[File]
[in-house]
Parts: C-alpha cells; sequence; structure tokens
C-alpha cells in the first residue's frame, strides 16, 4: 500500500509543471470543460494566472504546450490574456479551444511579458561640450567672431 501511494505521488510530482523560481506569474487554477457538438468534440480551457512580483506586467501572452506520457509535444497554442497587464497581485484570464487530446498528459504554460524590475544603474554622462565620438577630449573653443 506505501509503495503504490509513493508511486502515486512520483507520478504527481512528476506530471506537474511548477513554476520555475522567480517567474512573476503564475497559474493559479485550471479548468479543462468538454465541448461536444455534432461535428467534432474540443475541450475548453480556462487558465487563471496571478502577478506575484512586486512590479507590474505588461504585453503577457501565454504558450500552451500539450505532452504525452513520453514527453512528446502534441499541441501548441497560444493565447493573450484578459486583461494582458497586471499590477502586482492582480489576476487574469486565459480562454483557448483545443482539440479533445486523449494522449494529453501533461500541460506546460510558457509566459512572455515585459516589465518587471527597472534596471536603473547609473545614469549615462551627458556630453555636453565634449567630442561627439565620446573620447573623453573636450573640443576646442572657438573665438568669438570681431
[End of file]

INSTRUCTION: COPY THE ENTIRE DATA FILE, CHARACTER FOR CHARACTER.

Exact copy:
[in-house]
Parts: C-alpha cells; sequence; structure tokens
C-alpha cells in the first residue's frame, strides 16, 4: 500500500509543471470543460494566472504546450490574456479551444511579458561640450567672431 501511494505521488510530482523560481506569474487554477457538438468534440480551457512580483506586467501572452506520457509535444497554442497587464497581485484570464487530446498528459504554460524590475544603474554622462565620438577630449573653443 506505501509503495503504490509513493508511486502515486512520483507520478504527481512528476506530471506537474511548477513554476520555475522567480517567474512573476503564475497559474493559479485550471479548468479543462468538454465541448461536444455534432461535428467534432474540443475541450475548453480556462487558465487563471496571478502577478506575484512586486512590479507590474505588461504585453503577457501565454504558450500552451500539450505532452504525452513520453514527453512528446502534441499541441501548441497560444493565447493573450484578459486583461494582458497586471499590477502586482492582480489576476487574469486565459480562454483557448483545443482539440479533445486523449494522449494529453501533461500541460506546460510558457509566459512572455515585459516589465518587471527597472534596471536603473547609473545614469549615462551627458556630453555636453565634449567630442561627439565620446573620447573623453573636450573640443576646442572657438573665438568669438570681431